From party stories to depressed outcries to online bullying, the Pacific confessions page has been the center of controversy around campus since it gained it’s first “like” in 2012.
The confessions administrator, who asked to remain anonymous, was inspired by the confessions page from Oregon State University and began a Pacific branch with the intention of giving students a place to write about their comical adventures.
What began as a fun outlet quickly turned to a concern when various posts about sexual assault started surfacing.
Since December 2014, the Pacific Confessions Page has posted three separate accounts of sexual assault, including one that named a fraternity and place in February.
The administrator said the sexual assault posts are some of the most disturbing of the posts he has seen since he started the page but plans to continue to post them without censorship.
“Students need to know they have a say and can bring things to attention
they might have felt they couldn’t had it not been anonymous,” he said.
Of the three universities in the Northwest Conference that have confessions pages, Pacific’s was the only one to have posts about sexual assault.
The administrators of larger universities, such as Oregon State University, California State University Chico and the University of California Santa Barbara, said they have seen smaller numbers of sexual assault posts come through their pages and have posted them for the same reason the Pacific administrator does.
Dean of Students Will Perkins said while the confessions page serves a good purpose of giving students an outlet and putting them in touch with various resources through the option to comment on posts, it is a concern because of its unreliability and anonymity.
“There is a big difference between an official report, which triggers a conduct system and post like this that can’t do the same thing because there is just a lack of information,” Perkins said.
Because confessions pages are so new, there is a level of ambiguity to how the university must approach posts
The University of California Santa
Barbara administrator recalled a post that went up on his page four months ago, describing a student being molested by a Resident Assistant. He said the post was enough for the university to investigate but they were unable to find adequate evidence given the nature of the post. Pacific has a less vigorous approach to online forum pages as they are not university-affiliated.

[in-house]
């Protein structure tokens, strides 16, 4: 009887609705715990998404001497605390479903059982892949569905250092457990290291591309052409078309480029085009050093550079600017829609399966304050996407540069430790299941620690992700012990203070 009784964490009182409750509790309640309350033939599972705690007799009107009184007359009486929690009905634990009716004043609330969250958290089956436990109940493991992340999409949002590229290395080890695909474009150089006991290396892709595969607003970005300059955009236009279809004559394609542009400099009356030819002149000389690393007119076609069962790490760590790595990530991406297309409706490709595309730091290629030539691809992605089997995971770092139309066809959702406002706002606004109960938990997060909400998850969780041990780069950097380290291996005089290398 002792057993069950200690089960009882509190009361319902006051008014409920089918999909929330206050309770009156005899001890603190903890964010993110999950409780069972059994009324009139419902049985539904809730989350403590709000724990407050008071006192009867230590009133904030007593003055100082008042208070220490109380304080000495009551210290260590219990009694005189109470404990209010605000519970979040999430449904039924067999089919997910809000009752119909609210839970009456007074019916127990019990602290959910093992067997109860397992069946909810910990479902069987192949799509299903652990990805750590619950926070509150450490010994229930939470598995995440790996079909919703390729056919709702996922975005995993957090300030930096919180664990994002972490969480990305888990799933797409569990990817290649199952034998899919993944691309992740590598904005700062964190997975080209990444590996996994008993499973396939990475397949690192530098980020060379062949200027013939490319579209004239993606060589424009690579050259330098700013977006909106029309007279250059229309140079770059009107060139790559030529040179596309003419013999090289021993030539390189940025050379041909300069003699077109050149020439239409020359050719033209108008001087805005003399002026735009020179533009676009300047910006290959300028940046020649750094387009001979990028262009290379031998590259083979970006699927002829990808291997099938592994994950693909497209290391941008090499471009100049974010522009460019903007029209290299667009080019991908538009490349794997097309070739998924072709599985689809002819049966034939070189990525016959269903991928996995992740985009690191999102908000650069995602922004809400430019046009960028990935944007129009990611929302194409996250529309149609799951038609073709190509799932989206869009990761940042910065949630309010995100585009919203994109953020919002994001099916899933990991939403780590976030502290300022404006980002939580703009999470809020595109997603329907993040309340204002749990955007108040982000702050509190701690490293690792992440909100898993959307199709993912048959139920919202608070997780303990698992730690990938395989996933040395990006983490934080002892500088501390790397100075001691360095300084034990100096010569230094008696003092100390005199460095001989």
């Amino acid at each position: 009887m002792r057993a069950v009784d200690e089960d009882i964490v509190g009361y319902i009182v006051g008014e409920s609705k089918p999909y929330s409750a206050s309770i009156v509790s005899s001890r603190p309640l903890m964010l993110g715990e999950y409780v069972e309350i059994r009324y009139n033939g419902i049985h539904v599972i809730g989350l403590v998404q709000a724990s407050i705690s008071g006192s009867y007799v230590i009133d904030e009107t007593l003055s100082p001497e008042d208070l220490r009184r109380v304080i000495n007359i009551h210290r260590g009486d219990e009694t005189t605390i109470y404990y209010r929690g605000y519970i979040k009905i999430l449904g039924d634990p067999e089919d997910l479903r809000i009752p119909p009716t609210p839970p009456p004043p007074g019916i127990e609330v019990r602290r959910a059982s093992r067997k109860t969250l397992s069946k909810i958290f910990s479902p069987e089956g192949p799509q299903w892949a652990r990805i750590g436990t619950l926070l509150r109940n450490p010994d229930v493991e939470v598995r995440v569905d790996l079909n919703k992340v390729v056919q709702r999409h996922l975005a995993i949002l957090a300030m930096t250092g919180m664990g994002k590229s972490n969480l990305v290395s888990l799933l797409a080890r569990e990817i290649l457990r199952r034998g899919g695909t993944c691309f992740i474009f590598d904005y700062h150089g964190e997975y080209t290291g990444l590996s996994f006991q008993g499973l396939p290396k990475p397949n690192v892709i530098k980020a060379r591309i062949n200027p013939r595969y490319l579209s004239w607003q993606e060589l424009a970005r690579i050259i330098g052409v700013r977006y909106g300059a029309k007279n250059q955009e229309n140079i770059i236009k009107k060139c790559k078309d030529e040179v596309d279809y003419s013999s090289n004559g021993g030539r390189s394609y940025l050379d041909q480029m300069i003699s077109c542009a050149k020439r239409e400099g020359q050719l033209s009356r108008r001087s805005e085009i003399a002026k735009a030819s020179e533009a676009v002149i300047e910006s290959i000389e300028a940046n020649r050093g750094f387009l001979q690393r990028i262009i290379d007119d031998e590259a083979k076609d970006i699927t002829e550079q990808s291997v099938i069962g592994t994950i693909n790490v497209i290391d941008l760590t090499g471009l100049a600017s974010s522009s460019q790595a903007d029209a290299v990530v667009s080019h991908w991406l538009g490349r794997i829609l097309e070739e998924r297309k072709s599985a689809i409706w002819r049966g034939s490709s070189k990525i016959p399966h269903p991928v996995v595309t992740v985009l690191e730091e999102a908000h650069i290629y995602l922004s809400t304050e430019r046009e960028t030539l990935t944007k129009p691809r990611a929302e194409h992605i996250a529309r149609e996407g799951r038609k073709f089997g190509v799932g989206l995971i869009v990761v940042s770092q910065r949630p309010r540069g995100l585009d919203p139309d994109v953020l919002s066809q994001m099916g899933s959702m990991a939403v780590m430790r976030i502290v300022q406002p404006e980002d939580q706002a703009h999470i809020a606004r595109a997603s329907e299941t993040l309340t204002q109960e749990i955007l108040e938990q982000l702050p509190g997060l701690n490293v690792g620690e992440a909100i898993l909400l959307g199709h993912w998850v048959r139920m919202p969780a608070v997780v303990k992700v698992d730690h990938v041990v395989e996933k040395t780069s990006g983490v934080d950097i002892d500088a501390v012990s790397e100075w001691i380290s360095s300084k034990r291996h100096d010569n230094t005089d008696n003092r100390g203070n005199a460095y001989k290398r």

“Being the Title 9 Coordinator and the Vice President, it is not my job to go looking into things like an anonymous Facebook page about particular events,” said Title 9 Coordinator and Vice President Mark Ankeny. “But if people alert us to it or alert us about the information having patterns it would be our responsibilities to look into that.”
Speaking specifically to the post made in February, naming a Kappa Delta Sigma party as the location where a student was allegedly assaulted, Perkins said he was unable to comment on whether or not the university was investigating the incident.
Kappa Delta Sigma judicial chair Ryan Beck said the fraternity did an
internal investigation and did not find evidence to support the claim and they were never contacted from the school with any questions or inquiry.
To give students a more useful anonymous outlet than an online forum, Campus Wellness Coordinator Laura Siltanen explained that there is an anonymous online report form available on the university website.
Perkins said that while the university takes everything it hears about sexual assault very seriously, it is able to do more with an actual report than a claim made on a confessions page.
Perkins also speculated that, while there are resources for students wishing to remain anonymous, many may not be aware of them and are henceforth driven to turn to outlets like the confessions page as a result.
“Going to the university about stuff like this isn’t always the best decision. I want to make sure the administration sees these posts,” the Pacific Confessions Administrator said. “Pacific is really bad about communicating social issues to students. They need to see that this stuff is still happening and the administration needs to talk to us.”